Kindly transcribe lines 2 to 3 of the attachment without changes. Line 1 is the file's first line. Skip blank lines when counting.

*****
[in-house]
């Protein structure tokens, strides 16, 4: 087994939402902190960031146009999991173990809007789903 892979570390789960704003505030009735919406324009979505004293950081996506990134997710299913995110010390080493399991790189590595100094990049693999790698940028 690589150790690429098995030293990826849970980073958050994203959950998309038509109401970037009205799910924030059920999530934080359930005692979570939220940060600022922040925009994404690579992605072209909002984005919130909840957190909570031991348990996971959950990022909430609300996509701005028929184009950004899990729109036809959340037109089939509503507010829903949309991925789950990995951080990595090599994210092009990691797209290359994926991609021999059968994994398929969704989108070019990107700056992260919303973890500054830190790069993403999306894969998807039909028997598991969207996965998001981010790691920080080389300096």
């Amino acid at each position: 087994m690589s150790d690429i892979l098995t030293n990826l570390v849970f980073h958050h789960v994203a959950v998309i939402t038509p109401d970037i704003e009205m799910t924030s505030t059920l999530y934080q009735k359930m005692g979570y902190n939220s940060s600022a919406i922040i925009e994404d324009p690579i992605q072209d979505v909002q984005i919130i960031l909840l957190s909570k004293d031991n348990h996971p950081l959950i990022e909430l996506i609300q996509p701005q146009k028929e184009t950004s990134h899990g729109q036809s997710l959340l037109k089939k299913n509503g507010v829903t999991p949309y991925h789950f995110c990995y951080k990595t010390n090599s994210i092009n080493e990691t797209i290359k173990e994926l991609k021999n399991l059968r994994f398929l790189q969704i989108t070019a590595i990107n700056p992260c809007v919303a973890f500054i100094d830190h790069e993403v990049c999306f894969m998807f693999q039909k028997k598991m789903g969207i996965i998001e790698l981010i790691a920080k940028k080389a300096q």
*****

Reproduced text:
């Protein structure tokens, strides 16, 4: 087994939402902190960031146009999991173990809007789903 892979570390789960704003505030009735919406324009979505004293950081996506990134997710299913995110010390080493399991790189590595100094990049693999790698940028 690589150790690429098995030293990826849970980073958050994203959950998309038509109401970037009205799910924030059920999530934080359930005692979570939220940060600022922040925009994404690579992605072209909002984005919130909840957190909570031991348990996971959950990022909430609300996509701005028929184009950004899990729109036809959340037109089939509503507010829903949309991925789950990995951080990595090599994210092009990691797209290359994926991609021999059968994994398929969704989108070019990107700056992260919303973890500054830190790069993403999306894969998807039909028997598991969207996965998001981010790691920080080389300096």
């Amino acid at each position: 087994m690589s150790d690429i892979l098995t030293n990826l570390v849970f980073h958050h789960v994203a959950v998309i939402t038509p109401d970037i704003e009205m799910t924030s505030t059920l999530y934080q009735k359930m005692g979570y902190n939220s940060s600022a919406i922040i925009e994404d324009p690579i992605q072209d979505v909002q984005i919130i960031l909840l957190s909570k004293d031991n348990h996971p950081l959950i990022e909430l996506i609300q996509p701005q146009k028929e184009t950004s990134h899990g729109q036809s997710l959340l037109k089939k299913n509503g507010v829903t999991p949309y991925h789950f995110c990995y951080k990595t010390n090599s994210i092009n080493e990691t797209i290359k173990e994926l991609k021999n399991l059968r994994f398929l790189q969704i989108t070019a590595i990107n700056p992260c809007v919303a973890f500054i100094d830190h790069e993403v990049c999306f894969m998807f693999q039909k028997k598991m789903g969207i996965i998001e790698l981010i790691a920080k940028k080389a300096q």